Bank of America is being questioned by regulators about its role in setting a key global interest rate. Executives on the firm’s quarterly conference call acknowledged that the firm was cooperating with U.S. and foreign regulators about its role in setting the London Interbank Offer Rate (Libor).
BofA is a defendant in Libor-related litigation, the bank's executives said on the call. New investigators have entered the field, including the New York Attorney General Eric Schneiderman.
The company's CFO Bruce Thompson said the company is in the group of banks that sets Libor(click here for more on Libor).
“Not unlike others, we have received and are cooperating with the inquiries that we get from both the U.S. and the foreign regulators,” said Thompson. “We're also one of a number of defendants in some of the other Libor-related litigation and just given the fact that these are active matters, there's really not a lot more that we can say on that.”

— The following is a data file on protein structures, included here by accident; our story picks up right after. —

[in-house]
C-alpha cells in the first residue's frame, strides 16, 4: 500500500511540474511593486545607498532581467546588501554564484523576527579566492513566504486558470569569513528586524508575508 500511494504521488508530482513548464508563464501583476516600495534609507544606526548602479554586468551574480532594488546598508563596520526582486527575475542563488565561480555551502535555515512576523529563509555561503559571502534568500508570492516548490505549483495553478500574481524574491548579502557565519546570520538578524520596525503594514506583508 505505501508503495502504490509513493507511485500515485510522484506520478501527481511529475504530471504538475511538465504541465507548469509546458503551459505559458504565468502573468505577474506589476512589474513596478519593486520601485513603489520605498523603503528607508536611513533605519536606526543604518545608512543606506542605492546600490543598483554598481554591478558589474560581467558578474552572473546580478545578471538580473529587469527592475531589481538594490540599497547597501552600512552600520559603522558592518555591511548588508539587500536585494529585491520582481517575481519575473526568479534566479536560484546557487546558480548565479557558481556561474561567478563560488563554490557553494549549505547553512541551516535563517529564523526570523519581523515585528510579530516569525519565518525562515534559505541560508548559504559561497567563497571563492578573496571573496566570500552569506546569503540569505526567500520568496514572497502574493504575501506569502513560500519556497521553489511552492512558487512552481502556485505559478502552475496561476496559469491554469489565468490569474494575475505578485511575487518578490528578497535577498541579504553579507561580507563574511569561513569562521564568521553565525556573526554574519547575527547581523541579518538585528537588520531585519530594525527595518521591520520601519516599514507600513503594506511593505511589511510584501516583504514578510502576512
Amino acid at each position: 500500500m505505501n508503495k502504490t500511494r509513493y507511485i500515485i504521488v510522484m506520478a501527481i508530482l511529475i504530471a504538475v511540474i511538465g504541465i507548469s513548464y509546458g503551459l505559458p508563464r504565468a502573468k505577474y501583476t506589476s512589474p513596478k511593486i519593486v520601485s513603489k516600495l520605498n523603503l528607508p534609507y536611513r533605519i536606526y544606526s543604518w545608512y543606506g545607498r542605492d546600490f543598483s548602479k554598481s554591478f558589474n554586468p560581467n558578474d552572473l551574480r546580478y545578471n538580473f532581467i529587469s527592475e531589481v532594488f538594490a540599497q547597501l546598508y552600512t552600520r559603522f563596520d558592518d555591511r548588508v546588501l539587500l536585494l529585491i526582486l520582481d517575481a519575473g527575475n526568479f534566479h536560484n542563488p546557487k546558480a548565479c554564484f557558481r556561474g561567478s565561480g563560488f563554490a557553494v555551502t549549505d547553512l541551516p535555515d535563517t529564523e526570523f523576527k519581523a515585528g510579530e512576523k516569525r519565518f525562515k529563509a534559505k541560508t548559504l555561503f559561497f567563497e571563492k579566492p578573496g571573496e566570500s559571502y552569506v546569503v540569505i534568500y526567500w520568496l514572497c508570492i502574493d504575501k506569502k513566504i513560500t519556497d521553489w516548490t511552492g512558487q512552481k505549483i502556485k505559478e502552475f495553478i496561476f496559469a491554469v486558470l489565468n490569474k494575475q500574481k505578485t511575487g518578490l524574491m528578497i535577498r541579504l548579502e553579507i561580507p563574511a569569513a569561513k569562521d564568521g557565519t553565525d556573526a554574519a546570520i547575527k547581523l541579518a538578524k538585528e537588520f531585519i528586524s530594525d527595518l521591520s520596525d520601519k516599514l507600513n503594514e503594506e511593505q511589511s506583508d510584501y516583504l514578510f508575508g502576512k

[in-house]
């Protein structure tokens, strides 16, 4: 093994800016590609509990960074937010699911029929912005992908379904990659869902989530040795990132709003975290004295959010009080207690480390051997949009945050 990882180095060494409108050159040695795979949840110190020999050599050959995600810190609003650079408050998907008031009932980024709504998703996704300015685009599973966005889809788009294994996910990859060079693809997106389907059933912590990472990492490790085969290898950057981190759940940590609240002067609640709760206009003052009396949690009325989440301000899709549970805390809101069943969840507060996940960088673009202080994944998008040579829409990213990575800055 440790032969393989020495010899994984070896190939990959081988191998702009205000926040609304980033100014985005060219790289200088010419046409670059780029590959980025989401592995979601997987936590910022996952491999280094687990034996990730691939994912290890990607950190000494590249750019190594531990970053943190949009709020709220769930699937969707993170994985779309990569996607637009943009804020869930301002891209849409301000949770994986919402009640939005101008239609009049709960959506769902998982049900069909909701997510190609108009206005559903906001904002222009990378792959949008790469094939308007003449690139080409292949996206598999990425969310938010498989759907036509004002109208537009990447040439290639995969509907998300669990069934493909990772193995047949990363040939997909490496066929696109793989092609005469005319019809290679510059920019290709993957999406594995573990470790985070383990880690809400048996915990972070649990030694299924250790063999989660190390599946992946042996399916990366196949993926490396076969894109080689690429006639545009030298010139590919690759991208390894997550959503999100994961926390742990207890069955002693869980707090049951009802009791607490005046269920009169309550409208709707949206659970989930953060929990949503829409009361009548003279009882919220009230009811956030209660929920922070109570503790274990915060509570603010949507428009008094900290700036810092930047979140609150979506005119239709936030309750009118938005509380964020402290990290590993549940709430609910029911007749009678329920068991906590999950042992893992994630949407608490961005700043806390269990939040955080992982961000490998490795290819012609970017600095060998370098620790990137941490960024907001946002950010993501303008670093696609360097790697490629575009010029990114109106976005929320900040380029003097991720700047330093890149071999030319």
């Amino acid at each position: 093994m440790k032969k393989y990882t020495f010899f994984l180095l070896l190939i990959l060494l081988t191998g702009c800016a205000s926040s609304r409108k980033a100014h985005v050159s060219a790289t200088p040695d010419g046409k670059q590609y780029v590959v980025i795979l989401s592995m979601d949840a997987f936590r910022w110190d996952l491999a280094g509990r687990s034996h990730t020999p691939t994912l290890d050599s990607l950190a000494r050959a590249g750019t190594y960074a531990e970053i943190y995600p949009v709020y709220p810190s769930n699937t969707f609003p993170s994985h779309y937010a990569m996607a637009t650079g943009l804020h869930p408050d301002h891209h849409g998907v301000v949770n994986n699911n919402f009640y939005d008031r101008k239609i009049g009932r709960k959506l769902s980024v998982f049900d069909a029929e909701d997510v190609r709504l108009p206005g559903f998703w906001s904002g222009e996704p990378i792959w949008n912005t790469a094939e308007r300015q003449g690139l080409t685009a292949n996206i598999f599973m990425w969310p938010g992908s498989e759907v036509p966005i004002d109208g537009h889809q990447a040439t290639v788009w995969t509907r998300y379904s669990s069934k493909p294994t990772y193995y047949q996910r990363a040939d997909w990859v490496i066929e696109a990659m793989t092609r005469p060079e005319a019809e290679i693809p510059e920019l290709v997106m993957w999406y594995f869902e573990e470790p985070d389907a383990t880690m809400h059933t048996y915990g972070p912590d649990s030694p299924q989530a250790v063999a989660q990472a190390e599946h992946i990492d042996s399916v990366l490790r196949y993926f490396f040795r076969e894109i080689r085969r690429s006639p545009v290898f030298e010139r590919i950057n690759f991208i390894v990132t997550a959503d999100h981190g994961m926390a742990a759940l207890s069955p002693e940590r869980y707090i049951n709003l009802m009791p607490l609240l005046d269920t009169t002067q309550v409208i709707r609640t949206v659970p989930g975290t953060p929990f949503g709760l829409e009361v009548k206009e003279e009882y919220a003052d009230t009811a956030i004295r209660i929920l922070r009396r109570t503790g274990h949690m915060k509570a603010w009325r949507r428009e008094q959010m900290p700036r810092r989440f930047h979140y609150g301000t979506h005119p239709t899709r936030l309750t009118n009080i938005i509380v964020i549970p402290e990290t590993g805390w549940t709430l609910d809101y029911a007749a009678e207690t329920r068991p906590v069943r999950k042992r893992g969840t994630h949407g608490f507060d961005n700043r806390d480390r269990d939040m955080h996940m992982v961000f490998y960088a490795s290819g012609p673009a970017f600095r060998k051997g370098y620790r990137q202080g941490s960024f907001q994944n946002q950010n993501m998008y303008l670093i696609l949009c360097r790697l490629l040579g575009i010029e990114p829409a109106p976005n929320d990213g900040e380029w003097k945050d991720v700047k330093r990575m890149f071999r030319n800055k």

Bank of America's CEO Brian Moynihan said the bank's clients were weighed down by the uncertainty of Europe and U.S. fiscal issues.
Earlier on Wednesday, the bank reported quarterly earnings that beat analysts' expectations.
— Written by CNBC's Margaret Popper